The Argus at KellyGang 31/1/1871

From KellyGang
Revision as of 11:06, 20 November 2015 by Admin (Talk | contribs) (Text replacement - "'''Full text of article''' " to "{{Full Text}}")

(diff) ← Older revision | Latest revision (diff) | Newer revision → (diff)
Jump to: navigation, search
(full text transcription)

THE WORKS ON THE NORTH-EASTERN RAILWAY

The construction of the first section of the North-eastern Railway line has been sufficiently far advanced to admit of a description being given of the works.

The first surveys of a line from Melbourne to, the Ovens district were made about fifteen years ago, but they gave such unpromising results that a railway following the same direction as the Sydney-road seemed to be impracticable, and the only alternative a line branching out somewhere from the line from Melbourne to Echuca. The apparently insurmountable obstacle was the Dividing Range near Kilmore. No difficulty presented itself in the ascent of the range from this side, but beyond the summit the country was uneven, and the hills so numerous and interlaced, that it appeared to be impossible, save at an, enormous outlay, to carry a line from the summit to the level country inland.

The plan then suggested itself of constructing a branch line from the Melbourne and Echuca Railway, turning off at Goornong, beyond Sandhurst, and striking into the Sydney road between Violet Town and Benalla; but the objection to such a line was the fact that it would leave all the country from Melbourne to Violet Town, and particularly the town-ships of Kilmore and Seymour, with their adjacent agricultural districts, without railway communication. As so circuitous a route, therefore, would hardy answer, where amore direct one was possible, it was then proposed that the Ovens line should turn off from the Echuca line at a point much nearer to Melbourne, namely, at Woodend, at the top of the Dividing Range, and strike into the Sydney road at Seymour, on the Goulburn River, 60 miles from Melbourne.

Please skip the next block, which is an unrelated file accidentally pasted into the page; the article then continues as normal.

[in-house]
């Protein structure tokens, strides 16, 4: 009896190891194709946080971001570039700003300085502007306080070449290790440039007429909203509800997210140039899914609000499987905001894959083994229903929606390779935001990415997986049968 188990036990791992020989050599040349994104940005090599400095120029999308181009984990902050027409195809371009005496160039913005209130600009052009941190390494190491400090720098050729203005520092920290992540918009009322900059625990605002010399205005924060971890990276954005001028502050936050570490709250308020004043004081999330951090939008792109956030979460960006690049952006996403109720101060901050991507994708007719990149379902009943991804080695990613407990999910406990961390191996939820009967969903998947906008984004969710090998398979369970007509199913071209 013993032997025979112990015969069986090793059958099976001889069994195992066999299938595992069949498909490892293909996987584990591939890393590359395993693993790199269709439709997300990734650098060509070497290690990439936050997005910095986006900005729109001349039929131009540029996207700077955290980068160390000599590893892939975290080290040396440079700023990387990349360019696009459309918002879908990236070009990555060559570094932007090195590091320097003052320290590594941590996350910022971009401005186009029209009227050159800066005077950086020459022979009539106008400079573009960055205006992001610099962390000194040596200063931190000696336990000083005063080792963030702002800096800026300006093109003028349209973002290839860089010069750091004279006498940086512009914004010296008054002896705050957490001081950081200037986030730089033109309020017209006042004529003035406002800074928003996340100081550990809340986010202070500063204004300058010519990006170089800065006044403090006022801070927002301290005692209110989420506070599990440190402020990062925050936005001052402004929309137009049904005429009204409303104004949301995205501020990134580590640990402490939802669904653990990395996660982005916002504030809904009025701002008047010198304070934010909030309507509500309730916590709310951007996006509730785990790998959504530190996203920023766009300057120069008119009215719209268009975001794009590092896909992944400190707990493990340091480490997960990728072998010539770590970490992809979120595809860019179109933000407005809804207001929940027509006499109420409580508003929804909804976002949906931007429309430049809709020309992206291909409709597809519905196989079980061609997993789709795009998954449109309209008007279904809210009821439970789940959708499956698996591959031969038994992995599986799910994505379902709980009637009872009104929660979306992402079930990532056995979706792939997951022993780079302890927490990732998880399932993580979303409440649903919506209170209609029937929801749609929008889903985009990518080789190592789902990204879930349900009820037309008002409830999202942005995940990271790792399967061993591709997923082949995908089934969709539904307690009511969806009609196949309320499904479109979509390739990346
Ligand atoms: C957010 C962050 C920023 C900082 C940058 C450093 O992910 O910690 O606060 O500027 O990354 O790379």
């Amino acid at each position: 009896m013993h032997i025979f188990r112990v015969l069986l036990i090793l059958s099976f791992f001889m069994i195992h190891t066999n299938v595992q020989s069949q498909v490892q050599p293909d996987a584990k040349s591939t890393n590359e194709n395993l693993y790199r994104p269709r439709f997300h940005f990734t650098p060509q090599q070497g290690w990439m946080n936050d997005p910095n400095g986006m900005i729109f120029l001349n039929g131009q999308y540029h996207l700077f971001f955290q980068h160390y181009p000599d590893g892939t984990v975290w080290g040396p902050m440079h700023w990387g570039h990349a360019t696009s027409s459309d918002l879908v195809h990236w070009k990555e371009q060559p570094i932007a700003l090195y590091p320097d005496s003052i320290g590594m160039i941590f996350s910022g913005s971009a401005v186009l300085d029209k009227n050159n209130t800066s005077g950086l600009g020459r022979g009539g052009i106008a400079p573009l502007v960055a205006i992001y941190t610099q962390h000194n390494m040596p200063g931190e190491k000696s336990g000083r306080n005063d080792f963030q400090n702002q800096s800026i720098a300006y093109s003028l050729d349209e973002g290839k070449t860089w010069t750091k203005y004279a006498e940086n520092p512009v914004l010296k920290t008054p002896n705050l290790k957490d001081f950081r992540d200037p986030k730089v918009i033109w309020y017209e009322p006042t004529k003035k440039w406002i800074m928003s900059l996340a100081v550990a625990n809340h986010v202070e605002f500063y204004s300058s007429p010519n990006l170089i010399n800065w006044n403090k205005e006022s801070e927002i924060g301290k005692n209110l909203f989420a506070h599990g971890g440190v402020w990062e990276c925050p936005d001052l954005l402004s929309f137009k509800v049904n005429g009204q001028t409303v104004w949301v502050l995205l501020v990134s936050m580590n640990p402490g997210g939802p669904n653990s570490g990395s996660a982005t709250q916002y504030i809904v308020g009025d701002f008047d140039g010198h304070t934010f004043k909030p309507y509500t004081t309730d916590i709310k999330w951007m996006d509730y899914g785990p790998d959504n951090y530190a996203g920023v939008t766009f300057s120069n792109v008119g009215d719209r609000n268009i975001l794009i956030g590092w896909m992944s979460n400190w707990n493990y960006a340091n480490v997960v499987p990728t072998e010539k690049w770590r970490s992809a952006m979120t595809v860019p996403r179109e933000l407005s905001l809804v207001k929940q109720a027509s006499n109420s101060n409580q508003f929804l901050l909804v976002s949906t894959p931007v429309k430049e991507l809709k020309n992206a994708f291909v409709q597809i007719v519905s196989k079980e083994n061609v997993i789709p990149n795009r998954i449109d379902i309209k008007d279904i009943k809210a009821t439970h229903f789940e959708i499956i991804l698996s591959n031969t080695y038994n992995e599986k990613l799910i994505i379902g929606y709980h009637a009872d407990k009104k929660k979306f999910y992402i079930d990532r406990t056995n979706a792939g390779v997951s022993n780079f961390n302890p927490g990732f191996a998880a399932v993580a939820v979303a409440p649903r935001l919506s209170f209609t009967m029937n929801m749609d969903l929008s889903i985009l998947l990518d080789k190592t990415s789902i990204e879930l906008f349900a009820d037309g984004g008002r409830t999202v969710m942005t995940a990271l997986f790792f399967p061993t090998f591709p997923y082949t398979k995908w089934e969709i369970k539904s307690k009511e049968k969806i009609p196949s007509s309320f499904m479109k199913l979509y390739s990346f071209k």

But the survey showed that the country between Woodend and Seymour was as difficult to pass over as that between Kilmore and Seymour. So, some time later, further attempts were made to find an easy way over the northern slope of the Dividing Range; and eventually Mr Hardie, the present district engineer on the North-eastern line, discovered a practicable route, i.e., the valley of the Dry Creek, which it was found could be followed down, by the adoption of curves of 40 chains radius, and a ruling gradient of 1 in 50, with-out, having to make heavy cuttings or embankments. The valley of the Dry Creek, which is entered near the summit of the range, conducts the line by a somewhat devious, but at the same time easy course, among the hills, and brings it into comparatively level ground about 10 miles beyond Kilmore. The only drawback connected with the route is the fact that, crossing the range five miles to the eastward of the Sydney-road, it does not approach nearer to Kilmore than a distance of two miles.

The first section of the North Eastern line-the one now being carried out-extends from Essendon to Seymour; the second, which is shortly to be let, from Seymour to Benalla; and the third from Benalla to Wondonga, near the River Murray, and opposite to the New South Wales town of Albury. The heavy works are almost entirely confined to the first section. Immediately after leaving Essendon, the line passes into hilly ground, mostly under cultivation, and involving some winding about and considerable earthworks in the shape of cuttings and embankments. About eight miles from the starting-point, the second of the two largest cuttings in the first 20 miles of the section is met with, and the line then enters on a long stretch of level country, requiring very little alteration. The principal works are the bridges over creeks.

The Sydney-road is crossed at Craigieburn, between the 15th and 16th mile-posts, and the line then keeps to the right (or east) side of the road for upwards of 25 miles. The works continue light, or comparatively so, until Hearne's swamp, opposite to Wallan Wallan, is reached. Here an embankment two miles in length is required, in order to pass high and dry overground which, though quite dry in summertime, is a sheet of shallow water in winter. The embankment, in the highest part, is about five feet above the swamp. From Essendon to the swamp the line has been ascending the whole way, but, for the most part, by easy gradients. In one place, however, not far from Essendon, the plans show an ascent of 211ft, in a distance of 1 mile 30 chains. Five bridges, iron girders resting on stone piers, have to be erected between Essendon and the swamp, the principal one being over the Moonee Ponds; but compared with structures of the same kind at the other and of the section, they are all small works.

continued

, .1. , .2. , .3. , .4. , .5. , .6. ,  


 ! The text has been retyped from a microfiche copy of the original.

We have taken care to reproduce this document but areas of the original text may been damaged.

We also apologise for any typographical errors.